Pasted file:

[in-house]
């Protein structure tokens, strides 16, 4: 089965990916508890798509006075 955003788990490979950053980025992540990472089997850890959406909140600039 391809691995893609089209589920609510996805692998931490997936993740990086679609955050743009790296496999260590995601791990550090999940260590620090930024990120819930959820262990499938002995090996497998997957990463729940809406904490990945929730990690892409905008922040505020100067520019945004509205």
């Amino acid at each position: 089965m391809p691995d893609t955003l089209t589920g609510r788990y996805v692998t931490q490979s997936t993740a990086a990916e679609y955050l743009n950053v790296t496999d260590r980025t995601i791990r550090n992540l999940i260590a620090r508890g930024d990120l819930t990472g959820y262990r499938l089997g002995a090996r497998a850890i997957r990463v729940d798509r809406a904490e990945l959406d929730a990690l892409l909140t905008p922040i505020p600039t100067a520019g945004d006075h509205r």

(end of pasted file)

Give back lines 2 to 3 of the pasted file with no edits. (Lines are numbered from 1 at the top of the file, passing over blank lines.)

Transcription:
């Protein structure tokens, strides 16, 4: 089965990916508890798509006075 955003788990490979950053980025992540990472089997850890959406909140600039 391809691995893609089209589920609510996805692998931490997936993740990086679609955050743009790296496999260590995601791990550090999940260590620090930024990120819930959820262990499938002995090996497998997957990463729940809406904490990945929730990690892409905008922040505020100067520019945004509205």
């Amino acid at each position: 089965m391809p691995d893609t955003l089209t589920g609510r788990y996805v692998t931490q490979s997936t993740a990086a990916e679609y955050l743009n950053v790296t496999d260590r980025t995601i791990r550090n992540l999940i260590a620090r508890g930024d990120l819930t990472g959820y262990r499938l089997g002995a090996r497998a850890i997957r990463v729940d798509r809406a904490e990945l959406d929730a990690l892409l909140t905008p922040i505020p600039t100067a520019g945004d006075h509205r």